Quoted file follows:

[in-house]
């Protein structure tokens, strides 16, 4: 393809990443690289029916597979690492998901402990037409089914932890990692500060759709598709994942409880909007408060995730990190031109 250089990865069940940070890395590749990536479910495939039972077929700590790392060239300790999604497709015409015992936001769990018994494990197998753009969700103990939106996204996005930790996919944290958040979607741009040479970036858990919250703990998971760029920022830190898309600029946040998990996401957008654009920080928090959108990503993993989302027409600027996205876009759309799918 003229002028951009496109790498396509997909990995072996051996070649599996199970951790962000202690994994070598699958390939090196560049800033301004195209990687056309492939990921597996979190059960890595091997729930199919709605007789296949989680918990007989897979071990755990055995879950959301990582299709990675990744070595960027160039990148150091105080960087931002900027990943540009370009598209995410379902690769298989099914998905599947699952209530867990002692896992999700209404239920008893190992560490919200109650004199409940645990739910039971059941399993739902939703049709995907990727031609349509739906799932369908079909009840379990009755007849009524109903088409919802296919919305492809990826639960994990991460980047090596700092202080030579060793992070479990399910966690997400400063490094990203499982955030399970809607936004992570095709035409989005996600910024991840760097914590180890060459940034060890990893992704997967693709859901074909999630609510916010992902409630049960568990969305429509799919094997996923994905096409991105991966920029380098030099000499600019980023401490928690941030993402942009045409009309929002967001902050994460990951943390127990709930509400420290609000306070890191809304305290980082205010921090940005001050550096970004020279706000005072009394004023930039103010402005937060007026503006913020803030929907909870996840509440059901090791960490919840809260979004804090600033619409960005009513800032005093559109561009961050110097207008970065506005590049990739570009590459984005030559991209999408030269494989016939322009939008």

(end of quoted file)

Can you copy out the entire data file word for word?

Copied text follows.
[in-house]
């Protein structure tokens, strides 16, 4: 393809990443690289029916597979690492998901402990037409089914932890990692500060759709598709994942409880909007408060995730990190031109 250089990865069940940070890395590749990536479910495939039972077929700590790392060239300790999604497709015409015992936001769990018994494990197998753009969700103990939106996204996005930790996919944290958040979607741009040479970036858990919250703990998971760029920022830190898309600029946040998990996401957008654009920080928090959108990503993993989302027409600027996205876009759309799918 003229002028951009496109790498396509997909990995072996051996070649599996199970951790962000202690994994070598699958390939090196560049800033301004195209990687056309492939990921597996979190059960890595091997729930199919709605007789296949989680918990007989897979071990755990055995879950959301990582299709990675990744070595960027160039990148150091105080960087931002900027990943540009370009598209995410379902690769298989099914998905599947699952209530867990002692896992999700209404239920008893190992560490919200109650004199409940645990739910039971059941399993739902939703049709995907990727031609349509739906799932369908079909009840379990009755007849009524109903088409919802296919919305492809990826639960994990991460980047090596700092202080030579060793992070479990399910966690997400400063490094990203499982955030399970809607936004992570095709035409989005996600910024991840760097914590180890060459940034060890990893992704997967693709859901074909999630609510916010992902409630049960568990969305429509799919094997996923994905096409991105991966920029380098030099000499600019980023401490928690941030993402942009045409009309929002967001902050994460990951943390127990709930509400420290609000306070890191809304305290980082205010921090940005001050550096970004020279706000005072009394004023930039103010402005937060007026503006913020803030929907909870996840509440059901090791960490919840809260979004804090600033619409960005009513800032005093559109561009961050110097207008970065506005590049990739570009590459984005030559991209999408030269494989016939322009939008």